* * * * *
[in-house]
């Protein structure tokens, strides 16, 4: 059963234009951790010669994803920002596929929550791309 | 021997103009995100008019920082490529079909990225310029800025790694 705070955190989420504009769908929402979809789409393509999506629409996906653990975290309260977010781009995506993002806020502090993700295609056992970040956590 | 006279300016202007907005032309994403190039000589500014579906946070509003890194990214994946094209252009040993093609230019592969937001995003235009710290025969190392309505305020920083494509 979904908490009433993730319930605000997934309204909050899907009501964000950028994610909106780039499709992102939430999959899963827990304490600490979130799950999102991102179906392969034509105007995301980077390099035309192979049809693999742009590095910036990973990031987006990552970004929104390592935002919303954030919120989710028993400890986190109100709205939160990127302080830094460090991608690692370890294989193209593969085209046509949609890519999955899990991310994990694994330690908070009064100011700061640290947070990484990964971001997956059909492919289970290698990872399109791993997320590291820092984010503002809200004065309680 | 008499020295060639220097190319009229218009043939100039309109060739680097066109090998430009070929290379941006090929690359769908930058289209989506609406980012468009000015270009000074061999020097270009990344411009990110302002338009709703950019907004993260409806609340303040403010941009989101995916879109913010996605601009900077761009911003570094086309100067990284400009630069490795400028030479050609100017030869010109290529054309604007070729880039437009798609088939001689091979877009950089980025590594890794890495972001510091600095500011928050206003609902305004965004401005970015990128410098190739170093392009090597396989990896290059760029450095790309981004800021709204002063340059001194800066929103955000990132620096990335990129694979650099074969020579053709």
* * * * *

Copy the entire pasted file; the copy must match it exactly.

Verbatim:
[in-house]
């Protein structure tokens, strides 16, 4: 059963234009951790010669994803920002596929929550791309 | 021997103009995100008019920082490529079909990225310029800025790694 705070955190989420504009769908929402979809789409393509999506629409996906653990975290309260977010781009995506993002806020502090993700295609056992970040956590 | 006279300016202007907005032309994403190039000589500014579906946070509003890194990214994946094209252009040993093609230019592969937001995003235009710290025969190392309505305020920083494509 979904908490009433993730319930605000997934309204909050899907009501964000950028994610909106780039499709992102939430999959899963827990304490600490979130799950999102991102179906392969034509105007995301980077390099035309192979049809693999742009590095910036990973990031987006990552970004929104390592935002919303954030919120989710028993400890986190109100709205939160990127302080830094460090991608690692370890294989193209593969085209046509949609890519999955899990991310994990694994330690908070009064100011700061640290947070990484990964971001997956059909492919289970290698990872399109791993997320590291820092984010503002809200004065309680 | 008499020295060639220097190319009229218009043939100039309109060739680097066109090998430009070929290379941006090929690359769908930058289209989506609406980012468009000015270009000074061999020097270009990344411009990110302002338009709703950019907004993260409806609340303040403010941009989101995916879109913010996605601009900077761009911003570094086309100067990284400009630069490795400028030479050609100017030869010109290529054309604007070729880039437009798609088939001689091979877009950089980025590594890794890495972001510091600095500011928050206003609902305004965004401005970015990128410098190739170093392009090597396989990896290059760029450095790309981004800021709204002063340059001194800066929103955000990132620096990335990129694979650099074969020579053709």